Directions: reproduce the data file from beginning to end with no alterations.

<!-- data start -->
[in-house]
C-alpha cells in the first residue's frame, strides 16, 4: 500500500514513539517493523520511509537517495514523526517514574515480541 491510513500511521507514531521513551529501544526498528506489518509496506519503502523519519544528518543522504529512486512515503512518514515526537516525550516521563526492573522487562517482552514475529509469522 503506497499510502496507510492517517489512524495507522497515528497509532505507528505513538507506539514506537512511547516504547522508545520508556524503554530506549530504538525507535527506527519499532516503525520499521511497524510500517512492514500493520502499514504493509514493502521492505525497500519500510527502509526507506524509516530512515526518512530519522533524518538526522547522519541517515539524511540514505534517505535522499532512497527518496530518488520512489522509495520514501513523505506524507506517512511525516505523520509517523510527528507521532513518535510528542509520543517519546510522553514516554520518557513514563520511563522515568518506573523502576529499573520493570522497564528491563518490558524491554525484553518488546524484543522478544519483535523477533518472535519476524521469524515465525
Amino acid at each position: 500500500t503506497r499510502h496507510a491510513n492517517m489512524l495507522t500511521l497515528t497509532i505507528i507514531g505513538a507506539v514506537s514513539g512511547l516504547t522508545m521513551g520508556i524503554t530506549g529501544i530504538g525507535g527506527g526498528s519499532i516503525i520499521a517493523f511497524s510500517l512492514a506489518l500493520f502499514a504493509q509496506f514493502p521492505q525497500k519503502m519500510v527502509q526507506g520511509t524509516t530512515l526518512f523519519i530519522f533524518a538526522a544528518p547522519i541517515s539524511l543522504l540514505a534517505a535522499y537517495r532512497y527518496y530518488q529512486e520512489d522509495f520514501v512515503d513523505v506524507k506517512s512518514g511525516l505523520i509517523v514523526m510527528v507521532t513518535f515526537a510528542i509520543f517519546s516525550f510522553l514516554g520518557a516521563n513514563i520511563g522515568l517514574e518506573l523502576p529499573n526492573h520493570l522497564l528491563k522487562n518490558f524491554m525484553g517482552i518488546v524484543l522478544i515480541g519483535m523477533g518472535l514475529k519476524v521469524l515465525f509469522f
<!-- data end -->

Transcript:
[in-house]
C-alpha cells in the first residue's frame, strides 16, 4: 500500500514513539517493523520511509537517495514523526517514574515480541 491510513500511521507514531521513551529501544526498528506489518509496506519503502523519519544528518543522504529512486512515503512518514515526537516525550516521563526492573522487562517482552514475529509469522 503506497499510502496507510492517517489512524495507522497515528497509532505507528505513538507506539514506537512511547516504547522508545520508556524503554530506549530504538525507535527506527519499532516503525520499521511497524510500517512492514500493520502499514504493509514493502521492505525497500519500510527502509526507506524509516530512515526518512530519522533524518538526522547522519541517515539524511540514505534517505535522499532512497527518496530518488520512489522509495520514501513523505506524507506517512511525516505523520509517523510527528507521532513518535510528542509520543517519546510522553514516554520518557513514563520511563522515568518506573523502576529499573520493570522497564528491563518490558524491554525484553518488546524484543522478544519483535523477533518472535519476524521469524515465525
Amino acid at each position: 500500500t503506497r499510502h496507510a491510513n492517517m489512524l495507522t500511521l497515528t497509532i505507528i507514531g505513538a507506539v514506537s514513539g512511547l516504547t522508545m521513551g520508556i524503554t530506549g529501544i530504538g525507535g527506527g526498528s519499532i516503525i520499521a517493523f511497524s510500517l512492514a506489518l500493520f502499514a504493509q509496506f514493502p521492505q525497500k519503502m519500510v527502509q526507506g520511509t524509516t530512515l526518512f523519519i530519522f533524518a538526522a544528518p547522519i541517515s539524511l543522504l540514505a534517505a535522499y537517495r532512497y527518496y530518488q529512486e520512489d522509495f520514501v512515503d513523505v506524507k506517512s512518514g511525516l505523520i509517523v514523526m510527528v507521532t513518535f515526537a510528542i509520543f517519546s516525550f510522553l514516554g520518557a516521563n513514563i520511563g522515568l517514574e518506573l523502576p529499573n526492573h520493570l522497564l528491563k522487562n518490558f524491554m525484553g517482552i518488546v524484543l522478544i515480541g519483535m523477533g518472535l514475529k519476524v521469524l515465525f509469522f